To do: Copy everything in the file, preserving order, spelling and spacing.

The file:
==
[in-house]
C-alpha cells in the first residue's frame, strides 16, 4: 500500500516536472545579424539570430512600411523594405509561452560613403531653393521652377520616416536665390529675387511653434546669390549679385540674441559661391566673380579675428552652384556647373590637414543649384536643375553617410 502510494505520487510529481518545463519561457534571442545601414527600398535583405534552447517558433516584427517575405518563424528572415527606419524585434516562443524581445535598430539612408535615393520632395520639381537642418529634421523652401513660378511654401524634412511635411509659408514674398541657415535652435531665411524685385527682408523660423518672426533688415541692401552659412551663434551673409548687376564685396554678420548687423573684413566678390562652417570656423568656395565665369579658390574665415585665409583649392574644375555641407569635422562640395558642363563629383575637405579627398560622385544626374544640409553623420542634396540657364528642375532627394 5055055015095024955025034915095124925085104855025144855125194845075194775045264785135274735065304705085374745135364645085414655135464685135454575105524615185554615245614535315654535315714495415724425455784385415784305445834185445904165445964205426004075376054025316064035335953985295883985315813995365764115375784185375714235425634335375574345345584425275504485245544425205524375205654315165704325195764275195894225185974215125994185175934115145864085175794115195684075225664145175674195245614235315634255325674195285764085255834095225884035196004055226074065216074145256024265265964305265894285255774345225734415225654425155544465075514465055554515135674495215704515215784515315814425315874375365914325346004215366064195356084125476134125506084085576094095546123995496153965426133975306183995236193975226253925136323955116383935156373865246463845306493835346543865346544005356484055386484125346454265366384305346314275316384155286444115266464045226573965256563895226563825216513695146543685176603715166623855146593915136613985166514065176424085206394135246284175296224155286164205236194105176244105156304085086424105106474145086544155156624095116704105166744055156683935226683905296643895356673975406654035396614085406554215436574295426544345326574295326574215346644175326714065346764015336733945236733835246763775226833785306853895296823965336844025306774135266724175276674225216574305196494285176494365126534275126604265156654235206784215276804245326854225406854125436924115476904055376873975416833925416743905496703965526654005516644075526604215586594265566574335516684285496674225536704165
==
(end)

[in-house]
C-alpha cells in the first residue's frame, strides 16, 4: 500500500516536472545579424539570430512600411523594405509561452560613403531653393521652377520616416536665390529675387511653434546669390549679385540674441559661391566673380579675428552652384556647373590637414543649384536643375553617410 502510494505520487510529481518545463519561457534571442545601414527600398535583405534552447517558433516584427517575405518563424528572415527606419524585434516562443524581445535598430539612408535615393520632395520639381537642418529634421523652401513660378511654401524634412511635411509659408514674398541657415535652435531665411524685385527682408523660423518672426533688415541692401552659412551663434551673409548687376564685396554678420548687423573684413566678390562652417570656423568656395565665369579658390574665415585665409583649392574644375555641407569635422562640395558642363563629383575637405579627398560622385544626374544640409553623420542634396540657364528642375532627394 5055055015095024955025034915095124925085104855025144855125194845075194775045264785135274735065304705085374745135364645085414655135464685135454575105524615185554615245614535315654535315714495415724425455784385415784305445834185445904165445964205426004075376054025316064035335953985295883985315813995365764115375784185375714235425634335375574345345584425275504485245544425205524375205654315165704325195764275195894225185974215125994185175934115145864085175794115195684075225664145175674195245614235315634255325674195285764085255834095225884035196004055226074065216074145256024265265964305265894285255774345225734415225654425155544465075514465055554515135674495215704515215784515315814425315874375365914325346004215366064195356084125476134125506084085576094095546123995496153965426133975306183995236193975226253925136323955116383935156373865246463845306493835346543865346544005356484055386484125346454265366384305346314275316384155286444115266464045226573965256563895226563825216513695146543685176603715166623855146593915136613985166514065176424085206394135246284175296224155286164205236194105176244105156304085086424105106474145086544155156624095116704105166744055156683935226683905296643895356673975406654035396614085406554215436574295426544345326574295326574215346644175326714065346764015336733945236733835246763775226833785306853895296823965336844025306774135266724175276674225216574305196494285176494365126534275126604265156654235206784215276804245326854225406854125436924115476904055376873975416833925416743905496703965526654005516644075526604215586594265566574335516684285496674225536704165